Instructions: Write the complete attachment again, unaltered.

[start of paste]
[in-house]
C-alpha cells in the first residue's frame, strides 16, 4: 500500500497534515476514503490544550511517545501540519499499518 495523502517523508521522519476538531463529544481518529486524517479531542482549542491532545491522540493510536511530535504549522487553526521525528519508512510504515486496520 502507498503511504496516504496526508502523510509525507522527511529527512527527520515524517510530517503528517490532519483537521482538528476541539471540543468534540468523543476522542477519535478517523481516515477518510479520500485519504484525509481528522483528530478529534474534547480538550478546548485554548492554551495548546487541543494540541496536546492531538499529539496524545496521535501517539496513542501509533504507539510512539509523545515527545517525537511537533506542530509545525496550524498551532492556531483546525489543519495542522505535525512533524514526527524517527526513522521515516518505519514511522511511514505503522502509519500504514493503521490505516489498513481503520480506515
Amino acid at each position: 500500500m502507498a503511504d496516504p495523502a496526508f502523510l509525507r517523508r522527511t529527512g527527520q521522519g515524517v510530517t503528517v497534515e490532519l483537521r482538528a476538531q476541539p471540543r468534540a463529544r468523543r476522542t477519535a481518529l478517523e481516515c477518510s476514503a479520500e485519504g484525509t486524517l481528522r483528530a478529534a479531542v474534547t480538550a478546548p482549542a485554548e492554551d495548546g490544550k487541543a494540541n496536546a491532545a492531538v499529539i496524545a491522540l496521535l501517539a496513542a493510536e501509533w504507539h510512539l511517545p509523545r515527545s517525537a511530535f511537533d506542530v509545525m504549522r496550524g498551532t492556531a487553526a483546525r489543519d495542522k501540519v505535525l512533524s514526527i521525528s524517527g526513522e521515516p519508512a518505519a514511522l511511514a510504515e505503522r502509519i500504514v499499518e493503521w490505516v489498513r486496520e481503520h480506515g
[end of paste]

[in-house]
C-alpha cells in the first residue's frame, strides 16, 4: 500500500497534515476514503490544550511517545501540519499499518 495523502517523508521522519476538531463529544481518529486524517479531542482549542491532545491522540493510536511530535504549522487553526521525528519508512510504515486496520 502507498503511504496516504496526508502523510509525507522527511529527512527527520515524517510530517503528517490532519483537521482538528476541539471540543468534540468523543476522542477519535478517523481516515477518510479520500485519504484525509481528522483528530478529534474534547480538550478546548485554548492554551495548546487541543494540541496536546492531538499529539496524545496521535501517539496513542501509533504507539510512539509523545515527545517525537511537533506542530509545525496550524498551532492556531483546525489543519495542522505535525512533524514526527524517527526513522521515516518505519514511522511511514505503522502509519500504514493503521490505516489498513481503520480506515
Amino acid at each position: 500500500m502507498a503511504d496516504p495523502a496526508f502523510l509525507r517523508r522527511t529527512g527527520q521522519g515524517v510530517t503528517v497534515e490532519l483537521r482538528a476538531q476541539p471540543r468534540a463529544r468523543r476522542t477519535a481518529l478517523e481516515c477518510s476514503a479520500e485519504g484525509t486524517l481528522r483528530a478529534a479531542v474534547t480538550a478546548p482549542a485554548e492554551d495548546g490544550k487541543a494540541n496536546a491532545a492531538v499529539i496524545a491522540l496521535l501517539a496513542a493510536e501509533w504507539h510512539l511517545p509523545r515527545s517525537a511530535f511537533d506542530v509545525m504549522r496550524g498551532t492556531a487553526a483546525r489543519d495542522k501540519v505535525l512533524s514526527i521525528s524517527g526513522e521515516p519508512a518505519a514511522l511511514a510504515e505503522r502509519i500504514v499499518e493503521w490505516v489498513r486496520e481503520h480506515g